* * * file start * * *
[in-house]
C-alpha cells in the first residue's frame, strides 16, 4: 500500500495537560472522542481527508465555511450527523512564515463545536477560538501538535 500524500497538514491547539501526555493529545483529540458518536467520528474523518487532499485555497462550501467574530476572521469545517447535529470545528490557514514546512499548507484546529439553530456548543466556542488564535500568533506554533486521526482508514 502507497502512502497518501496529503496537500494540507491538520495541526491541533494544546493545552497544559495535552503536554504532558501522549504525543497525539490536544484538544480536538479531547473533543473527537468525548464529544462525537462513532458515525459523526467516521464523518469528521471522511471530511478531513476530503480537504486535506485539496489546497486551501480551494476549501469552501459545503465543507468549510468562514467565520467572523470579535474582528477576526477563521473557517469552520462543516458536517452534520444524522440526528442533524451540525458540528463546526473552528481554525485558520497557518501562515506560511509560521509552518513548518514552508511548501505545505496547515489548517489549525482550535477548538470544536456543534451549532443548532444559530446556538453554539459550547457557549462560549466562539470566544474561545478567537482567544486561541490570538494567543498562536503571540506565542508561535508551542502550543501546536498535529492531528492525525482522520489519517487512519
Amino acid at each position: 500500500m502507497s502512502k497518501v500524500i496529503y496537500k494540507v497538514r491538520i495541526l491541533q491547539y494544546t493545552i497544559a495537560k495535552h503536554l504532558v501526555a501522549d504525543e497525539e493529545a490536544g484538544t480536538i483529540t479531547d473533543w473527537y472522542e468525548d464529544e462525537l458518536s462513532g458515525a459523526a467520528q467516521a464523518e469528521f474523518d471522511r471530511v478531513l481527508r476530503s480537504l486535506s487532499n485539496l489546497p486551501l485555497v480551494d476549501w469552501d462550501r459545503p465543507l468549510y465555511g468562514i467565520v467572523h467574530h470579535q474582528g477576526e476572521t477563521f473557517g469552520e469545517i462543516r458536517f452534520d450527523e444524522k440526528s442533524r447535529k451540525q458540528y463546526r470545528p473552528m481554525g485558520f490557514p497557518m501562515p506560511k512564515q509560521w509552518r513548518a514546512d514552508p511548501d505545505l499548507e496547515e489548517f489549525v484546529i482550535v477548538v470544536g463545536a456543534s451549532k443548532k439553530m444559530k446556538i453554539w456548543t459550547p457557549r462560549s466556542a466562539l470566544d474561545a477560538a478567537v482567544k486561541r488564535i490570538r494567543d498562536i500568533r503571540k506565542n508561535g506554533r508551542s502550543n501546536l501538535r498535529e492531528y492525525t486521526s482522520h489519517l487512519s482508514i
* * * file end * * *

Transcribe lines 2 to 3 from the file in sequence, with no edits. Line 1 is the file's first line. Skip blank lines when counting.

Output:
C-alpha cells in the first residue's frame, strides 16, 4: 500500500495537560472522542481527508465555511450527523512564515463545536477560538501538535 500524500497538514491547539501526555493529545483529540458518536467520528474523518487532499485555497462550501467574530476572521469545517447535529470545528490557514514546512499548507484546529439553530456548543466556542488564535500568533506554533486521526482508514 502507497502512502497518501496529503496537500494540507491538520495541526491541533494544546493545552497544559495535552503536554504532558501522549504525543497525539490536544484538544480536538479531547473533543473527537468525548464529544462525537462513532458515525459523526467516521464523518469528521471522511471530511478531513476530503480537504486535506485539496489546497486551501480551494476549501469552501459545503465543507468549510468562514467565520467572523470579535474582528477576526477563521473557517469552520462543516458536517452534520444524522440526528442533524451540525458540528463546526473552528481554525485558520497557518501562515506560511509560521509552518513548518514552508511548501505545505496547515489548517489549525482550535477548538470544536456543534451549532443548532444559530446556538453554539459550547457557549462560549466562539470566544474561545478567537482567544486561541490570538494567543498562536503571540506565542508561535508551542502550543501546536498535529492531528492525525482522520489519517487512519
Amino acid at each position: 500500500m502507497s502512502k497518501v500524500i496529503y496537500k494540507v497538514r491538520i495541526l491541533q491547539y494544546t493545552i497544559a495537560k495535552h503536554l504532558v501526555a501522549d504525543e497525539e493529545a490536544g484538544t480536538i483529540t479531547d473533543w473527537y472522542e468525548d464529544e462525537l458518536s462513532g458515525a459523526a467520528q467516521a464523518e469528521f474523518d471522511r471530511v478531513l481527508r476530503s480537504l486535506s487532499n485539496l489546497p486551501l485555497v480551494d476549501w469552501d462550501r459545503p465543507l468549510y465555511g468562514i467565520v467572523h467574530h470579535q474582528g477576526e476572521t477563521f473557517g469552520e469545517i462543516r458536517f452534520d450527523e444524522k440526528s442533524r447535529k451540525q458540528y463546526r470545528p473552528m481554525g485558520f490557514p497557518m501562515p506560511k512564515q509560521w509552518r513548518a514546512d514552508p511548501d505545505l499548507e496547515e489548517f489549525v484546529i482550535v477548538v470544536g463545536a456543534s451549532k443548532k439553530m444559530k446556538i453554539w456548543t459550547p457557549r462560549s466556542a466562539l470566544d474561545a477560538a478567537v482567544k486561541r488564535i490570538r494567543d498562536i500568533r503571540k506565542n508561535g506554533r508551542s502550543n501546536l501538535r498535529e492531528y492525525t486521526s482522520h489519517l487512519s482508514i